Referring to FIGS. 6 and 10, if the system is determined to be in “run” mode (step s3), the processing circuit 56 determines whether the crankshaft is in the rest position, i.e. the suction stroke start position, (step s4) and, if it is not, outputs a stream of pulses to the H-bridge circuit 53, for setting the speed of the motor 54, and a direction signal so that the pistons move on their up or down stokes at the stored average suction velocity (step s5) until the rest position is reached. When the crankshaft is in the rest position (step s4), the processing circuit 56 beings to output a stream of motor speed control pulses to the H-bridge circuit 53 together with a forward signal for causing the motor 54 to run in a first direction (step s6). These pulses and the forward signal are output until the output of the rotary encoder 58 matches the sum of the rest position and the stored stroke depth value (step s7) at which time the motor is stopped (step s8). When the motor has been stopped, the processing circuit 56 does not output anymore speed control pulses until a period corresponding to the stored suction hold period has expired (step s9). When the suction hold period has expired (step s9), the processing circuit 56 outputs speed control pulses, corresponding to the stored average relaxation stroke velocity, to the H-bridge circuit 53 together with a reverse signal (step s9). These signals cause the motor to be driven in a second, opposite direction, driving the pistons on their up strokes, and are terminated when the rotary encoder 58 indicates that the pump has returned to its rest position (steps s11 and s12). The processing circuit 56 does not then output any further motor control signals and when the stored average rest period has expired (step s13), it returns to step s3.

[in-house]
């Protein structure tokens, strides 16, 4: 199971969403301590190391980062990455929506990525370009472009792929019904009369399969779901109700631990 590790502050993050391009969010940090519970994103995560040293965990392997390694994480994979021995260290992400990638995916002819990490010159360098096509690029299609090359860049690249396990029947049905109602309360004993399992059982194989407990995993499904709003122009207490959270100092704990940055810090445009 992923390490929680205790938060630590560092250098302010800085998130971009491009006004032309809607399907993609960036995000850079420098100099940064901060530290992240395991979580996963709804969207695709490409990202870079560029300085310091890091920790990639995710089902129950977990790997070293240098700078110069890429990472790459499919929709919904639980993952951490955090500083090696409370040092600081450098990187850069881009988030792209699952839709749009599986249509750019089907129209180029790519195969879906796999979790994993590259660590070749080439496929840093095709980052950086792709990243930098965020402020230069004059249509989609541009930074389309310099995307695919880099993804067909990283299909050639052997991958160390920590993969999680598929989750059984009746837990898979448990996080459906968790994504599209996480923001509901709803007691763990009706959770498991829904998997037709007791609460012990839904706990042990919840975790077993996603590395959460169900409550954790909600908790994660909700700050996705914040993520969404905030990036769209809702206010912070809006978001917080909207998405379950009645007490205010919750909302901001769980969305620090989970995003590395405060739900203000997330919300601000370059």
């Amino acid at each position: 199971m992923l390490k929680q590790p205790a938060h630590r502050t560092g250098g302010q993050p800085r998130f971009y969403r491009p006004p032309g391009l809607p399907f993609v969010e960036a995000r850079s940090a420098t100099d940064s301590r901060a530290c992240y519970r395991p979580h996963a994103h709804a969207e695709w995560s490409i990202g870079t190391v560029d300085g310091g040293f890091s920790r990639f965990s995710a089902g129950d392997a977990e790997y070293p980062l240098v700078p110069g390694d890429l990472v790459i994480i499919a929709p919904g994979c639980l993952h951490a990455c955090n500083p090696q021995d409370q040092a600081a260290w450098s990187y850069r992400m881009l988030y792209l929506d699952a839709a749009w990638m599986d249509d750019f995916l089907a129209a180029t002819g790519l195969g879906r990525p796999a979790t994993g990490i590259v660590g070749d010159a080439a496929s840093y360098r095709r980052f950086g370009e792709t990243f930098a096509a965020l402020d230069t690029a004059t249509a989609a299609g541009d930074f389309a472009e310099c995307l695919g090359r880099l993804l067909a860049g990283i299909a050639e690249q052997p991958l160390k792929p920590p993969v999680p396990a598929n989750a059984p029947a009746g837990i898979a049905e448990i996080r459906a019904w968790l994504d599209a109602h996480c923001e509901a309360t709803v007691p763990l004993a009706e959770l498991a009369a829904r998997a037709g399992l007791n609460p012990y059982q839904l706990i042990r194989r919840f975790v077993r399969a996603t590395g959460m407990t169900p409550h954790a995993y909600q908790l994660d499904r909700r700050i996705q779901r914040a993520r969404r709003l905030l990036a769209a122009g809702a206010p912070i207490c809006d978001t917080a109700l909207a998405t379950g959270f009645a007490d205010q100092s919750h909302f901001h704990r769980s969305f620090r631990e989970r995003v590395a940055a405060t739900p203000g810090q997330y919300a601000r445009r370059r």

The system can be operated by a user in “learn” mode without switching to “run” mode. Thus, the system also provides a power-assisted breast pump which gives the user continuous control over the pumping cycle as with manual breast pumps but without the physical effort required by a manual breast pump.

It will be appreciated that the present invention can be implemented in other ways. For example, the “run” mode cycles could follow the “learn” mode cycle with greater fidelity. This could be achieved by recording the position of the crankshaft at a plurality of instants during each stroke in “learn” mode. The “run” mode cycle could be established by taking averages of cycle parameters obtained from a plurality of learn mode cycles. For convenience, the user input means mimics the actuator of a manual breast pump. This arrangement could be replaced by a foot switch and pedal rather like that of a sewing machine or a separate handheld control unit. The user inputs may be communicated to the processing circuit wirelessly, e.g. using IR.